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Allawi nod evokes mixed feelings

The nomination of former Baathist Iyad Allawi as Iraq's interim prime minister has evoked mixed feelings inside Iraq.

Last Modified: 29 May 2004 14:11 GMT
Allawi was close to Saddam before his defection

The nomination of former Baathist Iyad Allawi as Iraq's interim prime minister has evoked mixed feelings inside Iraq.

"First of all the man has a bad reputation among Iraqis for his US-UK links. Also, there is resentment because Allawi's Iraqi National Accord party has a large number of former Baathists," said Aljazeera correspondent in Baghdad Atwar Bahjat. 

"However, because of his relative success in dealing with the security issue in Iraq, a considerable number of Iraqis support his nomination, hoping he would restore security and stability," Bahjat said.

'Best choice available'

Iraqi pan-Arab nationalist Harun Muhammad believes Iyad Allawi is the finest selection available among the Iraqi Governing Council's (IGC) Shia block.

"If we compare him to other Shia figures like Abd Al-Azizi Al-Hakim, Muwafaq al-Rubaai, Muhammad Bahr al-Olum ... etc, he is the best. He enjoys a pan-Arab nationalism background, and he is a secular Arab Muslim Shia," Muhammad told Aljazeera.net.

Iraqi papers dubbed al-Chalabi
and Allawi as rival US agents 

"He is the only IGC Shia member who enjoys normal and warm relations with Arab countries like Jordan, Syria and Egypt, while other IGC Shia members do not. They have strong relations only with Iran.

"I worked with him. I set up for him a radio station in Jordan in the 1990s; it was an Iraqi opposition radio station. I can say that he has no sectarian leanings."

Fawzi Farman, the secretary-general of the Gathering of Iraqi Independents said the nomination was a powerful blow to conservative Shia and the Iranian-backed Shia bloc.

"Allwai's nomination pleased the secularists, technocrats, and professionals. But obviously it angered hardline Shia politicians like Al-Hakim and Bahr al-Oloum," he said.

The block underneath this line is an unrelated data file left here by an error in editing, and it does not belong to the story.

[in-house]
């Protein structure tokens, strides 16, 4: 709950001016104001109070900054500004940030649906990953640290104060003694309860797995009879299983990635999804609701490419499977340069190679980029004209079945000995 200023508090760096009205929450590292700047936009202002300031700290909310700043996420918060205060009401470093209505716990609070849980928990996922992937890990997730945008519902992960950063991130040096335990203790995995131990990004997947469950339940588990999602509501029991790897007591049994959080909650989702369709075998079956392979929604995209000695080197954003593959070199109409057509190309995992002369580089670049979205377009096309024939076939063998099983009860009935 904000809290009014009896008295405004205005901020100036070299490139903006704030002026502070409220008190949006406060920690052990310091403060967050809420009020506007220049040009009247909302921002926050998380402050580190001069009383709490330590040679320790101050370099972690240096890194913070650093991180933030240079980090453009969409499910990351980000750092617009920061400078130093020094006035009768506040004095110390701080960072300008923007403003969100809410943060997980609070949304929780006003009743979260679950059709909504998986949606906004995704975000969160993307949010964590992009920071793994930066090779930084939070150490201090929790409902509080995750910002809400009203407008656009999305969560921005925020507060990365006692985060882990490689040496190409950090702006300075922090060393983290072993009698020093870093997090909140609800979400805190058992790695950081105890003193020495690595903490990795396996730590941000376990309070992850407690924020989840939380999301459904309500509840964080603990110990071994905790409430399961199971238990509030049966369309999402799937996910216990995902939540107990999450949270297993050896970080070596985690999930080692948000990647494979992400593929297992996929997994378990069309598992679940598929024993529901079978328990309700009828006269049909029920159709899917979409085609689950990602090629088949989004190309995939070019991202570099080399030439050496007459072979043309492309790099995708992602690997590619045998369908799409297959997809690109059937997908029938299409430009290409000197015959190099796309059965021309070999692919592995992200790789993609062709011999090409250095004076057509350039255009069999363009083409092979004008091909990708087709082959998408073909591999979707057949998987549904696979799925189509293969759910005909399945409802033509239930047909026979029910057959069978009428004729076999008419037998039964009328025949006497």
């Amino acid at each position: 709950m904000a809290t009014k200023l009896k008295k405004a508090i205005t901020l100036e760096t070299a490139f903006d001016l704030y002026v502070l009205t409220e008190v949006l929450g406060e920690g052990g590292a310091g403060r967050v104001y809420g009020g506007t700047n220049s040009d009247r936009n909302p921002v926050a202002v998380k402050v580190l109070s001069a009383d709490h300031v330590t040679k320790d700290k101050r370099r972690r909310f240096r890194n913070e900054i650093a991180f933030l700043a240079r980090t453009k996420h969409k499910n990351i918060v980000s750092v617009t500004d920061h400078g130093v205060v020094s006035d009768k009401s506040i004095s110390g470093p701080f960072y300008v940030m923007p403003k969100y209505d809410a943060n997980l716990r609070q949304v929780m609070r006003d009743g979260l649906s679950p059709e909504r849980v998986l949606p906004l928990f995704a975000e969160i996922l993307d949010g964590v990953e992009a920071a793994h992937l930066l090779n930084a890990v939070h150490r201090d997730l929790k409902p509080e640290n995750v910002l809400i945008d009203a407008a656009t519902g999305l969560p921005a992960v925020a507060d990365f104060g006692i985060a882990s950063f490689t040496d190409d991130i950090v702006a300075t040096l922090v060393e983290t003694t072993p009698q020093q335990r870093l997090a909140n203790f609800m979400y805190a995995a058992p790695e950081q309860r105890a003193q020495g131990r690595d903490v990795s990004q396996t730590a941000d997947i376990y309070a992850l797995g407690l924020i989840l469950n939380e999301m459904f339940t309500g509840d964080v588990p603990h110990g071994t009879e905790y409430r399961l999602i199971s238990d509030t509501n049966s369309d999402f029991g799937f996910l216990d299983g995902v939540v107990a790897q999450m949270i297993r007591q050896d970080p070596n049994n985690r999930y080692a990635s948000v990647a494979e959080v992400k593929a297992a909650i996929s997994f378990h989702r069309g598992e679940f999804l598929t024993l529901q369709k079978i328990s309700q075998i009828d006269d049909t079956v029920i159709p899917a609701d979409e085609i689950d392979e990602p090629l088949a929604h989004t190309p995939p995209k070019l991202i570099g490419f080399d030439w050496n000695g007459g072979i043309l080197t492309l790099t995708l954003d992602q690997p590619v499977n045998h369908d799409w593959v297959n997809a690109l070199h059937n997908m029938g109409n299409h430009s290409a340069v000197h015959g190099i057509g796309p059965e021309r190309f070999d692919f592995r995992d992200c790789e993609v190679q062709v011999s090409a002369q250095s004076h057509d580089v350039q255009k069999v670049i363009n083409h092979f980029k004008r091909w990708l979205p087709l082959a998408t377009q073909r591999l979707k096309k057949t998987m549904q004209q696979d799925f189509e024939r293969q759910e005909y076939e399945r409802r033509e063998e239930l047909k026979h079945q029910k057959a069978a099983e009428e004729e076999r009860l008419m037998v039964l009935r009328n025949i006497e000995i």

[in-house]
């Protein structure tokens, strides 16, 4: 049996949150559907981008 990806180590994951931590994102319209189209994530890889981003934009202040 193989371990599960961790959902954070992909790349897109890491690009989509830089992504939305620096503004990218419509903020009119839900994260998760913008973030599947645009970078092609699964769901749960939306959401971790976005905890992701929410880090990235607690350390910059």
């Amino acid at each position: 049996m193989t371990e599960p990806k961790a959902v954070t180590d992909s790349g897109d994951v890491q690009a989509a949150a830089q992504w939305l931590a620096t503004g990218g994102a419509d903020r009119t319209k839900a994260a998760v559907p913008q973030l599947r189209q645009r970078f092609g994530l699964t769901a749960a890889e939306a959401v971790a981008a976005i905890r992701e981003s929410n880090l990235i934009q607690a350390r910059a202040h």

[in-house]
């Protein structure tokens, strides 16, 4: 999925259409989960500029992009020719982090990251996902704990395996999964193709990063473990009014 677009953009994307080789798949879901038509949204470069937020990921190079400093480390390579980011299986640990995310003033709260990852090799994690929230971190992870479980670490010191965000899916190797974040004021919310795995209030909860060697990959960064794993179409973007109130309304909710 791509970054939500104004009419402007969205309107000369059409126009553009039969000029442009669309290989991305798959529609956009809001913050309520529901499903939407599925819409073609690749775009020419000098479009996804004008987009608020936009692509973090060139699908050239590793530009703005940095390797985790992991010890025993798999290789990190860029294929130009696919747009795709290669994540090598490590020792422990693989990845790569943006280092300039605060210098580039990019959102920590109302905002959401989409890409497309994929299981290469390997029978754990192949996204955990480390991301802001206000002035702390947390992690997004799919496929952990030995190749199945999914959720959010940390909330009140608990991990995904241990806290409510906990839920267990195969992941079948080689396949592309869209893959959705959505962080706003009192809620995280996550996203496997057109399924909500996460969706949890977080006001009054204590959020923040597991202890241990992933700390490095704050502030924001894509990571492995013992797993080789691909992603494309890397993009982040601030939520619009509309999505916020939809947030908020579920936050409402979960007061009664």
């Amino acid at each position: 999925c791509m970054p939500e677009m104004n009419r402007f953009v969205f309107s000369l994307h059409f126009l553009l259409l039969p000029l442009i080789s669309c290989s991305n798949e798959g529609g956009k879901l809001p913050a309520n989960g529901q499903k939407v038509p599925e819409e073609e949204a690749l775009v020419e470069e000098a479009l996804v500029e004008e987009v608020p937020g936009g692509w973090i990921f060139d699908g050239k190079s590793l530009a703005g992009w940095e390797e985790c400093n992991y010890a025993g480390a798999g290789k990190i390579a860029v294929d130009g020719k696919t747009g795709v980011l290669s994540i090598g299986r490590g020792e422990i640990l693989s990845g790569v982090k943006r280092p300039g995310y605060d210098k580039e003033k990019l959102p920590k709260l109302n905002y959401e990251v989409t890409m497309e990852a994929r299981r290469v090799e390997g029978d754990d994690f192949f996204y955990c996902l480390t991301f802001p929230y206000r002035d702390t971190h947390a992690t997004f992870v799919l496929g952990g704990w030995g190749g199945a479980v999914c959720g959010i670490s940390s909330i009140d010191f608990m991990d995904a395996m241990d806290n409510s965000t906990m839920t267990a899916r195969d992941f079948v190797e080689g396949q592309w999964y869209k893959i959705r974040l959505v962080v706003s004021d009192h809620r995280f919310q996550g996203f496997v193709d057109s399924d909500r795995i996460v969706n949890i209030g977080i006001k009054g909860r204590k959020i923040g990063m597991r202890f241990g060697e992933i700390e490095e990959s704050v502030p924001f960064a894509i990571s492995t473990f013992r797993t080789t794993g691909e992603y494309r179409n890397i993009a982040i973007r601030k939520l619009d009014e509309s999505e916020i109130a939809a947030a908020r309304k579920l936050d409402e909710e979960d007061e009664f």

US nomination

Iraqi politicians dismissed media reports suggesting the nomination was made by the IGC, saying Allawi was nominated by the US.

Harun Muhammad believes it was a result of an understanding between the US and the United Nations. 

"The fact that the rulers of Iraq are appointed by an occupation force taints Allawi's nomination"

Dr Muhammad Ayash,
Association of Muslim Scholars

"Ambassador Robert Blackwell, who is an advisor to Condoleezza Rice, has been in Baghdad since two months, and the nomination came after discussions between him and UN's special envoy to Iraq al-Akhdhar al-Ibrahimi," he said.  

Aljazeera's correspondent confirmed that IGC members dissociated themselves from Allawi's appointment.

"A number of IGC members speaking on condition of anonymity said it was a US nomination. They said the US brought down its ally al-Chalabi, and selected its other ally, Allawi," the correspondent said.

Spokesman for the Association of Muslim Scholars, Dr Muhammad Ayash said the nomination changed nothing on the ground.

"The fact that the rulers of Iraq are appointed by an occupation force taints Allawi's nomination," he said.

"We are clear about what we want. We want the US-led occupation forces out of Iraq, so that Iraqi people would choose their government themselves. Iraqis will remain suspicious about any official appointed by US occupation," Ayash said.

Source:
Aljazeera
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